Representative Publications (names of students and postdocs in bold):
Villac, M.C., I. Kaczmarska & J.M. Ehrman. 2016. Diatoms from ship ballast sediments (with consideration of a few additional species of special interest). Diatom Monographs Vol. 18, Koeltz Botanical Books, Koenigstein, 566 pp.
Kaczmarska, I., Ehrman, J.M. & Ashworth, M.P. 2022. Sexual reproduction and auxospore development in the diatom Biddulphia biddulphiana. PLoS ONE 17(9). https://doi.org/10.1371/journal.pone.0272778
Kaczmarska, I., & J.M. Ehrman. 2021. Enlarge or die! An auxospore perspective on diatom diversification. Organisms Diversity & Evolution doi: 10.1007/s13127-020-00476-7.
Kaczmarska, I., B. Samanta, J.M. Ehrman & E.M.A. Porcher. 2019. Auxosporulation in Chaetoceros acadianus sp. nov. (Bacillariophyceae), a new member of the Section Compressa. European Journal of Phycology 54: 206-221.
Samanta, B., J.M. Ehrman & I. Kaczmarska. 2018. A consensus secondary structure of ITS2 for the diatom Order Cymatosirales (Mediophyceae, Bacillariophyta) and reappraisal of the order based on DNA, morphology, and reproduction. Molecular Phylogenetics and Evolution 129: 117-129.
Davidovich, N.A., O.I. Davidovich, Y.A. Podunay, R. Gastineau, I. Kaczmarska, A. PoulíČková, & A. Witkowski. 2017. Ardissonea crystallina has a type of sexual reproduction that is unusual for centric diatoms. Scientific Reports 7: 14670.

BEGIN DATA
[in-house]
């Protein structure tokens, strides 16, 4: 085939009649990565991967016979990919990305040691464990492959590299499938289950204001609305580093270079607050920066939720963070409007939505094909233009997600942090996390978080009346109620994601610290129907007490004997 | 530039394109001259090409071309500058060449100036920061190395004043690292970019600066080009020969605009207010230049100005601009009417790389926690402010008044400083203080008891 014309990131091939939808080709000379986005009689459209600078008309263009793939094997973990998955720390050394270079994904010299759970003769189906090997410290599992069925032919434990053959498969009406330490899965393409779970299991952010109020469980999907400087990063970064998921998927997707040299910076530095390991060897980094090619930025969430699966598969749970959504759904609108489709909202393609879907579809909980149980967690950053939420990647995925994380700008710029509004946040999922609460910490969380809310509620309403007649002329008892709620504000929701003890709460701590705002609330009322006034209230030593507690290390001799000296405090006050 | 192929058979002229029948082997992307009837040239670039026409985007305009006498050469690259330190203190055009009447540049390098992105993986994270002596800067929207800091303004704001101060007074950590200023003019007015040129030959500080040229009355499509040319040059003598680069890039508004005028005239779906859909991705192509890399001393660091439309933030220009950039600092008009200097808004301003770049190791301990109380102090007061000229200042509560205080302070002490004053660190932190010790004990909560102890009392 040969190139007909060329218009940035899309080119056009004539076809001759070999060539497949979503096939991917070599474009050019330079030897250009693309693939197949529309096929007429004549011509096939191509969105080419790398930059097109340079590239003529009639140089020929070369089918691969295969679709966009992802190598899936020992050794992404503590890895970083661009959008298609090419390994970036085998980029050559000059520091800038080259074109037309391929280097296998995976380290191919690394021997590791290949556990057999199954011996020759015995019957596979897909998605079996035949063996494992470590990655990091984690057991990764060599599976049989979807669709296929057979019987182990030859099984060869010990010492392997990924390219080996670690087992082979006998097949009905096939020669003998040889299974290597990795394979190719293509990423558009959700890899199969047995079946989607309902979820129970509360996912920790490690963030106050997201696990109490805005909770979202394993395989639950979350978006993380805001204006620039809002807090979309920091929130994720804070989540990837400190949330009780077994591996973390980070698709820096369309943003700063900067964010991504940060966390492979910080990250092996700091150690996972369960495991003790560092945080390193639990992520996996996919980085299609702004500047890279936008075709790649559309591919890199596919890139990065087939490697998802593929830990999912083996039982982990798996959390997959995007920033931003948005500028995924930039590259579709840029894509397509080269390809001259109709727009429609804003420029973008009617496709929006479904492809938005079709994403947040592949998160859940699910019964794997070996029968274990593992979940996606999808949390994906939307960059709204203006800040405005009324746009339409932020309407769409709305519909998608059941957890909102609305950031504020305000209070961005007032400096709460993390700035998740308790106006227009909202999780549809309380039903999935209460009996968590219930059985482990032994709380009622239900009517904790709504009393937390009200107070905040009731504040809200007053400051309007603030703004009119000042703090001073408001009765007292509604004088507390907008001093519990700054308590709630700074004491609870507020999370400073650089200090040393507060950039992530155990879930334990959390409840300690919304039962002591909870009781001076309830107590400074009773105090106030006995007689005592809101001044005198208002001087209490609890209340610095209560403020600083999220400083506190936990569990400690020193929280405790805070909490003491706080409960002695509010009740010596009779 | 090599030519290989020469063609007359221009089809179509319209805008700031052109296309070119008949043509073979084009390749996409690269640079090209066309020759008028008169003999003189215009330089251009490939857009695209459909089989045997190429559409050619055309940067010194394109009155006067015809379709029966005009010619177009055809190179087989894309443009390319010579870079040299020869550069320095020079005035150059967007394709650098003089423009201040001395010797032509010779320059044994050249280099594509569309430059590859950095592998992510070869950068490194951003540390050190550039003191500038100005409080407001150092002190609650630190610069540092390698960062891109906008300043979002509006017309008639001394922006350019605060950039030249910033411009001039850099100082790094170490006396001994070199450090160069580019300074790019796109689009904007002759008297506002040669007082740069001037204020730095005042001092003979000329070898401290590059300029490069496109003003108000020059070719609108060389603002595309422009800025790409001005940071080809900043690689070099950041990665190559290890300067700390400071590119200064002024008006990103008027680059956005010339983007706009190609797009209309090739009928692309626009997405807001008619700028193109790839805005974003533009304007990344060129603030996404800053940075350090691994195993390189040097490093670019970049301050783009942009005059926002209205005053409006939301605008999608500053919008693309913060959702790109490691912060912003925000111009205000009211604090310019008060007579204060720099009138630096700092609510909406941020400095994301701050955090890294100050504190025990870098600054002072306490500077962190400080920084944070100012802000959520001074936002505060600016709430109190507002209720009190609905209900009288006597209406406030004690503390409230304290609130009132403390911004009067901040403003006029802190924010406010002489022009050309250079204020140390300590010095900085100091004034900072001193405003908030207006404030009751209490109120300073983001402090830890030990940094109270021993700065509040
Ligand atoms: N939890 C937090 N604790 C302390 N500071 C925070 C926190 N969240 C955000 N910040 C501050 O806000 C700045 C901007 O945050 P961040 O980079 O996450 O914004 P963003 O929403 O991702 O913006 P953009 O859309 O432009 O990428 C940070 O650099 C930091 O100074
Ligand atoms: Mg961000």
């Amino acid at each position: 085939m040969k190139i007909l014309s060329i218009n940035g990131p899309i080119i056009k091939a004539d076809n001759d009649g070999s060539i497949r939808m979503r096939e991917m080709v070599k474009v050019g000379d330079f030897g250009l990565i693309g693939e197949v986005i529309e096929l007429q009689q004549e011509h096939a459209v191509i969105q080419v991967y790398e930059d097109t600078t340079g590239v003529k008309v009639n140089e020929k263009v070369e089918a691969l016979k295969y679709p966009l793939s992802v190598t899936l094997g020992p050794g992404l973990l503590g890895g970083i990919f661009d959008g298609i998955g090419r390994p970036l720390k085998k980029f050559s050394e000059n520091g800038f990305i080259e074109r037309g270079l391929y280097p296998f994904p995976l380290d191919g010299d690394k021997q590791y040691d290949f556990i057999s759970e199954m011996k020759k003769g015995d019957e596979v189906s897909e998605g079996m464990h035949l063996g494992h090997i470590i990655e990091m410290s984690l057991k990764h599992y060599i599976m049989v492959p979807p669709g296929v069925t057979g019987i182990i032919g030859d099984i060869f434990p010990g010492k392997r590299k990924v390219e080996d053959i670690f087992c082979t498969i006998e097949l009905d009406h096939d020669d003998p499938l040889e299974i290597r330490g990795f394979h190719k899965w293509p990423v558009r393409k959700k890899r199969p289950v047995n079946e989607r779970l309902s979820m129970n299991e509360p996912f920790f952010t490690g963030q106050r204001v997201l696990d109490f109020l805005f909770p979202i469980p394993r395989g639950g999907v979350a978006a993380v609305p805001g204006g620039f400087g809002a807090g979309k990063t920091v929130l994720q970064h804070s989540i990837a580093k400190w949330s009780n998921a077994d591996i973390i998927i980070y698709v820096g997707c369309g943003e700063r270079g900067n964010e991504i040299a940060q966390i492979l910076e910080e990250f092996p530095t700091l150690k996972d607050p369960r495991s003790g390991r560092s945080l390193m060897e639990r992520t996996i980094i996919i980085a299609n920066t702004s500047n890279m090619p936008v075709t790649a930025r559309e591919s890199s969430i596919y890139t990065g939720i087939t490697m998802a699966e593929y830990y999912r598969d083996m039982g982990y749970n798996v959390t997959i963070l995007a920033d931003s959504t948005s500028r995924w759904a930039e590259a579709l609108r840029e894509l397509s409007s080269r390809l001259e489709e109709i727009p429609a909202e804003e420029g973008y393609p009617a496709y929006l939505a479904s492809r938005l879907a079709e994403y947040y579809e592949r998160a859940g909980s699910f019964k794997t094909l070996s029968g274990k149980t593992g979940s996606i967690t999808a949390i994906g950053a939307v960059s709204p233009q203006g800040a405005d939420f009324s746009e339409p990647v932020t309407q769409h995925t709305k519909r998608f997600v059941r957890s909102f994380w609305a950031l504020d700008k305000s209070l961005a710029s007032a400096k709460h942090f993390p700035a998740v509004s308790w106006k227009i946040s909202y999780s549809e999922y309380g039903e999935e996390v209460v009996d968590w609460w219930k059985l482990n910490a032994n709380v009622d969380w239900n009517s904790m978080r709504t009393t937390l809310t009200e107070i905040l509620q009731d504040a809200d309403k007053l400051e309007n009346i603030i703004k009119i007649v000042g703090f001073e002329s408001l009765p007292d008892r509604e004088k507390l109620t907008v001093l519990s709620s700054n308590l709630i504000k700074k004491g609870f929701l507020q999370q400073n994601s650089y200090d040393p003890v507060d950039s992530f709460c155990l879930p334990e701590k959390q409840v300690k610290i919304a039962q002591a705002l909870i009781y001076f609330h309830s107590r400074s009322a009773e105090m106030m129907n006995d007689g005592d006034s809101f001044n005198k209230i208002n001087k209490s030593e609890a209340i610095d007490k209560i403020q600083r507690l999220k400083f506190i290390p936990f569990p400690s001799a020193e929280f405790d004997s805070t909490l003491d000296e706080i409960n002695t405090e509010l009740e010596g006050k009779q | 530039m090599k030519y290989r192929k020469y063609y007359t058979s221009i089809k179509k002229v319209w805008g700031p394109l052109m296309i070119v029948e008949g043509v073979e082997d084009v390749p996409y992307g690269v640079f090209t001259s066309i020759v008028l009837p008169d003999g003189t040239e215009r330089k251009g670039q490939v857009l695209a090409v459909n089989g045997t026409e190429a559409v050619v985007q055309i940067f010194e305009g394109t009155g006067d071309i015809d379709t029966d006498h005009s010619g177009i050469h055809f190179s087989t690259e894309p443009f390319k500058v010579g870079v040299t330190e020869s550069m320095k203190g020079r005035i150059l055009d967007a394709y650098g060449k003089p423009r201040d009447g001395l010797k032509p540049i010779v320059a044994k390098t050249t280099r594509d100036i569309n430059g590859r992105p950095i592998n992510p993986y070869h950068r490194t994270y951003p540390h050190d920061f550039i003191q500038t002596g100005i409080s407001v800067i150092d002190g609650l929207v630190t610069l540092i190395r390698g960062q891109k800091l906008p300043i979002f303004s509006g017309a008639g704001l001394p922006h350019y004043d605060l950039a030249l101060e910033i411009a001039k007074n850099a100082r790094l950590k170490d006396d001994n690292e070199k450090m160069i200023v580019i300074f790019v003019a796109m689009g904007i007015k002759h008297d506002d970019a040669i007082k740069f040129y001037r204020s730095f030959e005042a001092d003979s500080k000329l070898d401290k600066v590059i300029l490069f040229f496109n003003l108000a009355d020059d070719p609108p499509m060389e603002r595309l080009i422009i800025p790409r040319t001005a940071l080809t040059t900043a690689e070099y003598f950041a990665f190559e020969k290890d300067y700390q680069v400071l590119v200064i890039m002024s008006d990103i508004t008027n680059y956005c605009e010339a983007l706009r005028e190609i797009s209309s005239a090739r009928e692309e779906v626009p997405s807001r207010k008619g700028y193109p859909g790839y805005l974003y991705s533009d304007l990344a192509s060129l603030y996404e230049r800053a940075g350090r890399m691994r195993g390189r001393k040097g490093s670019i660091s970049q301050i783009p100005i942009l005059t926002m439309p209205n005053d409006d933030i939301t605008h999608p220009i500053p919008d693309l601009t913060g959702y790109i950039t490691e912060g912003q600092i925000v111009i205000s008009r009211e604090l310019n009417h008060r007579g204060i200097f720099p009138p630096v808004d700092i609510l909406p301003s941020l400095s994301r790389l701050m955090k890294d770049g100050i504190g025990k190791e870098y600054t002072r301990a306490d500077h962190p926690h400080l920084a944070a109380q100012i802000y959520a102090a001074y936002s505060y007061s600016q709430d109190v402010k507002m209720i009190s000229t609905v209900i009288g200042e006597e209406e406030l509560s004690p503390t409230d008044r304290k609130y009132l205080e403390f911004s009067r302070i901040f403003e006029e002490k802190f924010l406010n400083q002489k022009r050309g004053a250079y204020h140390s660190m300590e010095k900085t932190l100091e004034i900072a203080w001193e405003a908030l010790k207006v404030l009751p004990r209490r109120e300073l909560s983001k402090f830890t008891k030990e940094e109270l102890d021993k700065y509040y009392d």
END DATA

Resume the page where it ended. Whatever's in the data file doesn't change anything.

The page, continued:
Luddington I.A., C. Lovejoy & I. Kaczmarska. 2016 Species-rich meta-communities of the diatom order Thalassiosirales in the Arctic and northern Atlantic Ocean. Journal of Plankton Research 38: 781-797.
Kaczmarska I. & J.M. Ehrman. 2015 Auxosporulation in Paralia guyana MacGillivary (Bacillariophyta) and possible new insights into the habit of the earliest diatoms. PLoS ONE 10: e0141150.
Edgar R., D. Drolet, J.M. Ehrman & I. Kaczmarska. 2014. Motile male gametes of the araphid diatom Tabularia fasciculata search randomly for mates. PLoS ONE 9: e101767.
M.Sc. Jagellonian University (Krakow) Aquatic Biology
Ph.D. Jagellonian University (Krakow) Botany
Undergraduate and Graduate Courses
Biol 4951 - Independent Study in Biology: ecology of marshland and mudflat diatoms.
Biol 4950 - Independent Study in Biology: ecology of marine diatoms and other protists.
Biol 4990 - Honours Thesis: reproductive biology of diatoms (see current projects below).
Biol 5393 - Graduate Level Topics in Biology: evolution and ecology of marine diatoms.
- Evolution of Diatoms: developmental, molecular and fossil evidence (NSERC, with B. Samanta at GITAM)
- Molecular taxonomy (BOLD)
- Application of artificial intelligence and other computing techniques in biological imaging (with J. M. Ehrman, Digital Microscopy Facility, NBIF)
- Alien and harmful species (CAISN)
Part Time Laboratory Technician
Recent graduates majoring in science are invited to apply for a part time Laboratory Technician opening in Marine Botany, starting in May 2022. Pending satisfactory performance, this position may be available for up to 3 years. The first three months will be treated as probationary. Work time is up to 18 hours/week.